Carrageenan is a common name for a family of gel-forming and viscosifying polysaccharides that are extracted from a species of red seaweed belonging to class Rhodophyceae. It is commonly found in the Atlantic Ocean near Britain, Europe, and North America. Carrageenan contains considerable amount of cellulose and sulfated polygalactan with 15% to40% of ester-sulfate content. It has off-white to brown appearance and is commercially available in powdered form. It is also known as seaweed flour or Irish moss.
Carrageenans differ in their chemical structure and properties, and therefore, they have varying utilities in application industries. Carrageenans of commercial interest are available in three different grades: Iota (ι), kappa (κ), and lambda (λ). For instance, iota forms elastic gels with calcium salts and is stable at room temperature, while kappa forms strong and rigid gels with potassium salts and brittle gels with calcium salts. Lambda does not participate in gel formation and is only used to form high viscosity formulations. Furthermore, a mixture of different grades of carrageenan is used in the application industry.
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Carrageenan is commercially produced by two methods: by recovery of itaconic acid from aqueous solution and by dissolving in alkaline solution. Extraction through aqueous alkaline solution results in semi-refined carrageenan (SRC), which is sold in powdered form. Carrageenan is largely used as a gelling agent in the food and beverages industry. It has obtained approval from the European Union as a food additive with E-number E407.Carrageenan gum is primarily used in several application industries such as pet food, meat & processed food, dairy products, air fresheners, pharmaceuticals, beverages, and others. Dairy products are the largest application segment of the carrageenan gum market as it prevents separation of fat from protein. It is used as a substitute for gelatin jellies in water-based foods. Carrageenan has a high melting point. Thus, it does not melt in hot climate, especially in tropical regions. Carrageenan is also combined with several other gums such as locust bean gum, konjac flour, and starch to produce a variety of melting and non-melting gels.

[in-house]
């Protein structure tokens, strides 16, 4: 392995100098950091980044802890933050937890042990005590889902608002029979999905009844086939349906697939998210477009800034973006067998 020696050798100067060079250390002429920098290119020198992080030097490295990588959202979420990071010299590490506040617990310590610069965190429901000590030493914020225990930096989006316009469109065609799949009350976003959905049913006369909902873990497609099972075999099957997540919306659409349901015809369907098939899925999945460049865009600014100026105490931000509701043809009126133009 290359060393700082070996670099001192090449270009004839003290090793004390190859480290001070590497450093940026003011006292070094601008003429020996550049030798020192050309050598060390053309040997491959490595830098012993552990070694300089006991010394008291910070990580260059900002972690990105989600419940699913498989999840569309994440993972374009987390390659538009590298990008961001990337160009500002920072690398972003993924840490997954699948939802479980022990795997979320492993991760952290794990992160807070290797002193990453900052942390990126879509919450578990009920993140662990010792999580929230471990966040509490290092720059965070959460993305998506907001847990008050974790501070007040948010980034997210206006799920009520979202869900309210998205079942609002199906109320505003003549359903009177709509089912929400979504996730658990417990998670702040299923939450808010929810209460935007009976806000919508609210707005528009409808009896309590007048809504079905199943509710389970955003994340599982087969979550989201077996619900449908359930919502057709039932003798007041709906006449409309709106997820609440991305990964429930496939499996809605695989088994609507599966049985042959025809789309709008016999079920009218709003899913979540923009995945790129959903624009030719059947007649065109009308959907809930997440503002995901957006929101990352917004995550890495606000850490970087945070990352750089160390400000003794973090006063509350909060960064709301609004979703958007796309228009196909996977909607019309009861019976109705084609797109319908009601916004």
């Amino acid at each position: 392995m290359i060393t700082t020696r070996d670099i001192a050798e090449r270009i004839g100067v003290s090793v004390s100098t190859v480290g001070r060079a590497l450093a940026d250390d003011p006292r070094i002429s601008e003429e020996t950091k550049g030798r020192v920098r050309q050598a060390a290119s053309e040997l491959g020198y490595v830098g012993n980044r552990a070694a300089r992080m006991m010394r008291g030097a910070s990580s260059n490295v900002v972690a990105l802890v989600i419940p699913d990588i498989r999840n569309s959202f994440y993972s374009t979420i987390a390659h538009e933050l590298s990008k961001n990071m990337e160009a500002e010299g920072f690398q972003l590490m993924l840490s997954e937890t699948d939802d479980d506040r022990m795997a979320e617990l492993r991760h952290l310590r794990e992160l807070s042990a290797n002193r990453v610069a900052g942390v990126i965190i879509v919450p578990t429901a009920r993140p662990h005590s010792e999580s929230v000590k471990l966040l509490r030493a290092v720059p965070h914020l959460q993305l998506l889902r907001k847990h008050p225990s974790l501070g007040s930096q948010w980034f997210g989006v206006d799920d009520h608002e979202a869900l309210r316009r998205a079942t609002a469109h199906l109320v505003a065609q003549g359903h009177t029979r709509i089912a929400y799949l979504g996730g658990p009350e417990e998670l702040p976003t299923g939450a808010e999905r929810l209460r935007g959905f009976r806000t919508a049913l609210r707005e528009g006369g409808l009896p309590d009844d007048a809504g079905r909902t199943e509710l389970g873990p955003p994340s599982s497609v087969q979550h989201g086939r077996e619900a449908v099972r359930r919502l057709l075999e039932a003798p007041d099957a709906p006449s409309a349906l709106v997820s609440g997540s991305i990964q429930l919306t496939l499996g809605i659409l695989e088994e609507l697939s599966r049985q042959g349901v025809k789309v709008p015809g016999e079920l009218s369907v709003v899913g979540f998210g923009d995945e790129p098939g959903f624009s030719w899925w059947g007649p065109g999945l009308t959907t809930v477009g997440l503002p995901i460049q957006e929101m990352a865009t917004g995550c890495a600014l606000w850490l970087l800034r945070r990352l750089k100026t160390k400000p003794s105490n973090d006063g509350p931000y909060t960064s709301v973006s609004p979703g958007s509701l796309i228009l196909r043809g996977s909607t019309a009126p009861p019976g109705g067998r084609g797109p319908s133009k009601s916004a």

Carrageenan gum is obtained from a vegetarian source, i.e., seaweed. Hence, it is considered as an optimum substitute for gelatin jellies in the food and beverages industry. Additionally, increasing demand for processed food and dairy products is boosting the demand for carrageenan gum globally. However, rising concern over gastrointestinal and inflammatory disorders among consumers has significantly hampered the carrageenan market. Besides this, availability of other substitutes is restraining the market growth.
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Asia Pacific and Europeare key markets in the global carrageenan gum market. Rising demand for fast and processed food in Asia Pacific is expected to propel the demand for carrageenan gumin this region. Furthermore, significant consumption of dairy products in Europe is propelling the demand for carrageenan gum. Growth of the wealthy middle class in China, India, Russia, Brazil, and Indonesia is also projected to drive the market in Asia Pacific. China constitutes the largest market in Asia Pacific due to strong industrialization in the country. This has resulted in significant growth of the food and beverages industry in China. Pet food is one of major application segments fueling the carrageenan gum market in North America. Meat & processed food is the largest application segment in the Middle East & Africa. Latin America held key share of the global carrageenan gum market in 2014. Brazil and Argentina are major consumers of carrageenan gum in Latin America.
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